Want to make sure your baby has strong teeth and few cavities as he or she matures? A new study says that moms-to-be should who receive a sufficient amount of vitamin D during pregnancy, are providing their infant with a better chance of fewer cavities when their teeth come in. Previous studies have shown a link between low vitamin D in mothers can lead to defects in the enamel of their toddler’s teeth. Enamel starts developing while the baby is in the womb. Dr. Robert J. Schroth from University of Manitoba's dental school in Winnipeg, Canada, and his team wondered whether low vitamin D levels in mothers during pregnancy would also translate into higher cavity rates for their toddlers. They measured vitamin D levels in the second or early third trimester in 207 pregnant women and then examined the teeth of 135 of their children when they were an average of 16 months old. The mothers were from predominately poor, urban neighborhoods. Most of the women’s vitamin D levels were in the normal range, but about a third had below normal levels. Depending on the definition of cavities the researchers used, 23 to 36 percent of the toddlers had cavities. Prenatal vitamin D levels were significantly lower in women whose toddlers later had cavities than in women whose toddlers did not have cavities, according to findings published Monday in the journal Pediatrics. Researchers noted a direct relationship between low vitamin D levels in mothers and a higher number of cavities in their toddlers. "Prevention efforts should begin during pregnancy by bolstering maternal nutrition, either through improved dietary intake or supplementation with vitamin D" they said. While some experts recommend that women take vitamin D supplements during pregnancy, not everyone agrees. Dr. Philippe P. Hujoel from the University of Washington School of Dentistry in Seattle disagrees that all pregnant women need vitamin D supplements. "In place of supplementation, I would recommend maintaining proper vitamin D levels during pregnancy the natural way - enjoy the sun, choose foods such as wild salmon, ahi tuna, mushrooms and eggs. Additionally, reducing carbohydrate intake will reduce the body's need for vitamin D," he told Reuters Health in an email. "Avoid sugar. It is a necessary fuel for dental cavities and it burns up vitamin D," Hujoel added. Natural vitamin D is found in small amounts in foods such as herring, mackerel, sardines and tuna. It’s also available in certain drinks such as vitamin D fortified milks and juices. More and more foods are fortified with vitamin De such as eggs and cereal. But most vitamin D – 80% to 90% of what the body gets – is obtained through exposure to sunlight. Source: Will Boggs MD, http://www.reuters.com/article/2014/04/21/us-low-vitamin-toddlers-idUSBR...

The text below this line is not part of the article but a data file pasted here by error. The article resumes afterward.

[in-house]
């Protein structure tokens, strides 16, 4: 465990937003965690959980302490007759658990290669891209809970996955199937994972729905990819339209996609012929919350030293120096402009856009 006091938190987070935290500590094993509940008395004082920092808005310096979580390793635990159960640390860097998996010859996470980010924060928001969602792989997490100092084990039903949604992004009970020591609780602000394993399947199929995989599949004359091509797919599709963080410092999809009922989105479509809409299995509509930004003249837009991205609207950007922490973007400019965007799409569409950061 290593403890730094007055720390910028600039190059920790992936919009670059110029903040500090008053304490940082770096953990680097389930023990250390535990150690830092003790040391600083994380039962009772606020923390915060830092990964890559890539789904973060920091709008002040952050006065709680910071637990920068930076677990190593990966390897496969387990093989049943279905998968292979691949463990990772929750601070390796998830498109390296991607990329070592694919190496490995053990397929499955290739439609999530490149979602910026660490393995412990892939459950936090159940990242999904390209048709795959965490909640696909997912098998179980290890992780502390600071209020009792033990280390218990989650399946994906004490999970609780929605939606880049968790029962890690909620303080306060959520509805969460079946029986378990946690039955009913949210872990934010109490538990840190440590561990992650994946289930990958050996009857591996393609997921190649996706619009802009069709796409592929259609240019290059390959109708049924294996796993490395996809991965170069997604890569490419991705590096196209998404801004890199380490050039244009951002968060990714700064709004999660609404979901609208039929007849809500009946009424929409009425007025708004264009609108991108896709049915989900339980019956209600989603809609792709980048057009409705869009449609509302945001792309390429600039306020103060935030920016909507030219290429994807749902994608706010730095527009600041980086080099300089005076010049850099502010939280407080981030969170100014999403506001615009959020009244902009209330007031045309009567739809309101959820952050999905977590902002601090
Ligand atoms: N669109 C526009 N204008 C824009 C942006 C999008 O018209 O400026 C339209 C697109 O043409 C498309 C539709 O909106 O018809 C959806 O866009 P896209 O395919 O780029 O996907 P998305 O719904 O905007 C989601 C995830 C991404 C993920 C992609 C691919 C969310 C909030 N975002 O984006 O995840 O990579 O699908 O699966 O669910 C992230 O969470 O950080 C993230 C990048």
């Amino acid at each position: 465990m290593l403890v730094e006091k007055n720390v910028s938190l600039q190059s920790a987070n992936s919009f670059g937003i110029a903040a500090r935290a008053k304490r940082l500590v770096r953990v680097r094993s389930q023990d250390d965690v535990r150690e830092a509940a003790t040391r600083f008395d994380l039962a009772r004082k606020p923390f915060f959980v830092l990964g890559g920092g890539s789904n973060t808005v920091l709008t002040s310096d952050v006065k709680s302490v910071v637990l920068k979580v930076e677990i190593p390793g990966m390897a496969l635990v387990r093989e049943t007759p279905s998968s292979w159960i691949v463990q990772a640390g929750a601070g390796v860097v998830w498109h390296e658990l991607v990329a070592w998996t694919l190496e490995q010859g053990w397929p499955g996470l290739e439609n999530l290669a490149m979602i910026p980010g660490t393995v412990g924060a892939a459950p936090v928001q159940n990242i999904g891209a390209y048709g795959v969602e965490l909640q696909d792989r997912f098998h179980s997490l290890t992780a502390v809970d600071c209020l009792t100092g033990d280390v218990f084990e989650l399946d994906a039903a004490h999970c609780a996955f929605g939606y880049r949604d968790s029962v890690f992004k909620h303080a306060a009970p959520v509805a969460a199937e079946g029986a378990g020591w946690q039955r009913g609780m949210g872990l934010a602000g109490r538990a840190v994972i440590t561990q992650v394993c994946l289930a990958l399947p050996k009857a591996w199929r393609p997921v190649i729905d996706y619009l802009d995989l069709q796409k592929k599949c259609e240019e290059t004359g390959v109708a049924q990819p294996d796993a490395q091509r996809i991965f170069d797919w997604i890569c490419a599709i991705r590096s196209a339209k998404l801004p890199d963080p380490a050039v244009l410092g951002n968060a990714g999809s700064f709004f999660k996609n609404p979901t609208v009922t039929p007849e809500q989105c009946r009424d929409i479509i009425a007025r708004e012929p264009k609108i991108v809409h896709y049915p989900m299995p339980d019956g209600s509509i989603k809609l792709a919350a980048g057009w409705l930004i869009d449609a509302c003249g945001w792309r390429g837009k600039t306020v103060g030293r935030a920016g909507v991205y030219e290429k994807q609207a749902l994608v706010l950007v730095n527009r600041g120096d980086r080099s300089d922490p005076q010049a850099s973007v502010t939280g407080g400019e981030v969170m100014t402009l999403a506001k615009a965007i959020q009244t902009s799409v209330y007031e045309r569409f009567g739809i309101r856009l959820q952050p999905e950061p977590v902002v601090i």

Your Toddler